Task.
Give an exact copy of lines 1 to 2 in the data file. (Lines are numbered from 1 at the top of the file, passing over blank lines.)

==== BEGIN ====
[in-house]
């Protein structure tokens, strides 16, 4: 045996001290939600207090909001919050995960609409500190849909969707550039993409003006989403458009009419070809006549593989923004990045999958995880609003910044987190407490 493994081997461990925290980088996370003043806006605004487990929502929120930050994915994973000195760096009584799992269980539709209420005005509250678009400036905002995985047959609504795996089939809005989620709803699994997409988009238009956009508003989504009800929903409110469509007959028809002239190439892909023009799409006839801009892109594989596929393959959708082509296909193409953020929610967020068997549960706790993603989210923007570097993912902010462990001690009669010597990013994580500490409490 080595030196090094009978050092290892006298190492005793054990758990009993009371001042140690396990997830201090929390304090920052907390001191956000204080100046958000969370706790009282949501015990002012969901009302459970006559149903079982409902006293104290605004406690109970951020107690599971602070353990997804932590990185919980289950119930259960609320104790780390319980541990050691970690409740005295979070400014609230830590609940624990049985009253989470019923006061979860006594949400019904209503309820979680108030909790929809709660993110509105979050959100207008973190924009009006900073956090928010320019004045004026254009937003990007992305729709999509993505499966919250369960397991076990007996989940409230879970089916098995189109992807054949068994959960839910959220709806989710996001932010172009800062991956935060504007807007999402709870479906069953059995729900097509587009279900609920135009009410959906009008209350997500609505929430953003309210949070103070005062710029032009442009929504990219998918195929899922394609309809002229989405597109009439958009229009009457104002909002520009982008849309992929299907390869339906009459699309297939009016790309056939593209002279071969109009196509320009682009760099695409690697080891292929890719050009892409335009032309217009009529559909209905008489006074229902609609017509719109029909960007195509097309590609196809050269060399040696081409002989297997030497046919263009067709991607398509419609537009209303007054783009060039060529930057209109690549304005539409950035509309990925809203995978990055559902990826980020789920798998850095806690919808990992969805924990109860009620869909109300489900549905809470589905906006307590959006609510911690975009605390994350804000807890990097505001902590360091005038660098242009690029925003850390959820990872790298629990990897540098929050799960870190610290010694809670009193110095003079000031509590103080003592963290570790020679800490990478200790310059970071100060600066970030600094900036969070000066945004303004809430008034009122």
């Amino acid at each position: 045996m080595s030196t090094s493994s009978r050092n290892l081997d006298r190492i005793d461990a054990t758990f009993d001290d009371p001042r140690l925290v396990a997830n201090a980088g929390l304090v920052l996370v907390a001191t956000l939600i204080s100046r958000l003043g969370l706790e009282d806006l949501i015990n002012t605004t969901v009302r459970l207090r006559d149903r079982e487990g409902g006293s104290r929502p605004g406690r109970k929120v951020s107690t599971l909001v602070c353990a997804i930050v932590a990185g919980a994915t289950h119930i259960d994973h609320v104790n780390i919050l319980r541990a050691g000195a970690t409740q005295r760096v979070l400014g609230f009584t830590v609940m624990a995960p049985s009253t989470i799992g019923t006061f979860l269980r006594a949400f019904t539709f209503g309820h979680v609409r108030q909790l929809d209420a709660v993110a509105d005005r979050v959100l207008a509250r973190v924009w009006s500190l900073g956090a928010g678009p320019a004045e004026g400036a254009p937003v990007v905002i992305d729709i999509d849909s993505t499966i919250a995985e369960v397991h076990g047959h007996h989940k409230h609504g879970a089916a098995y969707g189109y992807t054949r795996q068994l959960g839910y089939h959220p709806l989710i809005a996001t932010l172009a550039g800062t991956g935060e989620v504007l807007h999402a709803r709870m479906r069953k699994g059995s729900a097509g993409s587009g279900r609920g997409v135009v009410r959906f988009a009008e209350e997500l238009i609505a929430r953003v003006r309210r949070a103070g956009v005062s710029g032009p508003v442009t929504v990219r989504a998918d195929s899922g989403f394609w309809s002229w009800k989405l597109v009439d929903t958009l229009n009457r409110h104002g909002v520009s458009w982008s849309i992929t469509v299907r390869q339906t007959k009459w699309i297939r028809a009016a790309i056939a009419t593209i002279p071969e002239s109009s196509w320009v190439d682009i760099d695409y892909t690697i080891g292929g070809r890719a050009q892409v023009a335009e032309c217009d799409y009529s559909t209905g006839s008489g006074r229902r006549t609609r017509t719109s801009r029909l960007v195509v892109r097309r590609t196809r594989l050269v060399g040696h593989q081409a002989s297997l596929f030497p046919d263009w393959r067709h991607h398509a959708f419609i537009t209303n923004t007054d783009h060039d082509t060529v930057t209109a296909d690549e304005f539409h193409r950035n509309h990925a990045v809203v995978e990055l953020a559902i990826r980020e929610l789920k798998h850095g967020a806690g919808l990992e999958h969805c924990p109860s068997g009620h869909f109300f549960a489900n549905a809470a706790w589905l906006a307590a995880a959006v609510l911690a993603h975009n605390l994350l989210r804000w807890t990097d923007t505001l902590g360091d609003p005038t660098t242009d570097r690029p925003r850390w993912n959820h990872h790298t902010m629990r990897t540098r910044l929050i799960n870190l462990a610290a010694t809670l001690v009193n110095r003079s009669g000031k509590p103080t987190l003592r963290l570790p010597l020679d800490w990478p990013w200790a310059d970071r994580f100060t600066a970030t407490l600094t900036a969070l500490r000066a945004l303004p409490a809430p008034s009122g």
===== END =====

[in-house]
């Protein structure tokens, strides 16, 4: 045996001290939600207090909001919050995960609409500190849909969707550039993409003006989403458009009419070809006549593989923004990045999958995880609003910044987190407490 493994081997461990925290980088996370003043806006605004487990929502929120930050994915994973000195760096009584799992269980539709209420005005509250678009400036905002995985047959609504795996089939809005989620709803699994997409988009238009956009508003989504009800929903409110469509007959028809002239190439892909023009799409006839801009892109594989596929393959959708082509296909193409953020929610967020068997549960706790993603989210923007570097993912902010462990001690009669010597990013994580500490409490 080595030196090094009978050092290892006298190492005793054990758990009993009371001042140690396990997830201090929390304090920052907390001191956000204080100046958000969370706790009282949501015990002012969901009302459970006559149903079982409902006293104290605004406690109970951020107690599971602070353990997804932590990185919980289950119930259960609320104790780390319980541990050691970690409740005295979070400014609230830590609940624990049985009253989470019923006061979860006594949400019904209503309820979680108030909790929809709660993110509105979050959100207008973190924009009006900073956090928010320019004045004026254009937003990007992305729709999509993505499966919250369960397991076990007996989940409230879970089916098995189109992807054949068994959960839910959220709806989710996001932010172009800062991956935060504007807007999402709870479906069953059995729900097509587009279900609920135009009410959906009008209350997500609505929430953003309210949070103070005062710029032009442009929504990219998918195929899922394609309809002229989405597109009439958009229009009457104002909002520009982008849309992929299907390869339906009459699309297939009016790309056939593209002279071969109009196509320009682009760099695409690697080891292929890719050009892409335009032309217009009529559909209905008489006074229902609609017509719109029909960007195509097309590609196809050269060399040696081409002989297997030497046919263009067709991607398509419609537009209303007054783009060039060529930057209109690549304005539409950035509309990925809203995978990055559902990826980020789920798998850095806690919808990992969805924990109860009620869909109300489900549905809470589905906006307590959006609510911690975009605390994350804000807890990097505001902590360091005038660098242009690029925003850390959820990872790298629990990897540098929050799960870190610290010694809670009193110095003079000031509590103080003592963290570790020679800490990478200790310059970071100060600066970030600094900036969070000066945004303004809430008034009122």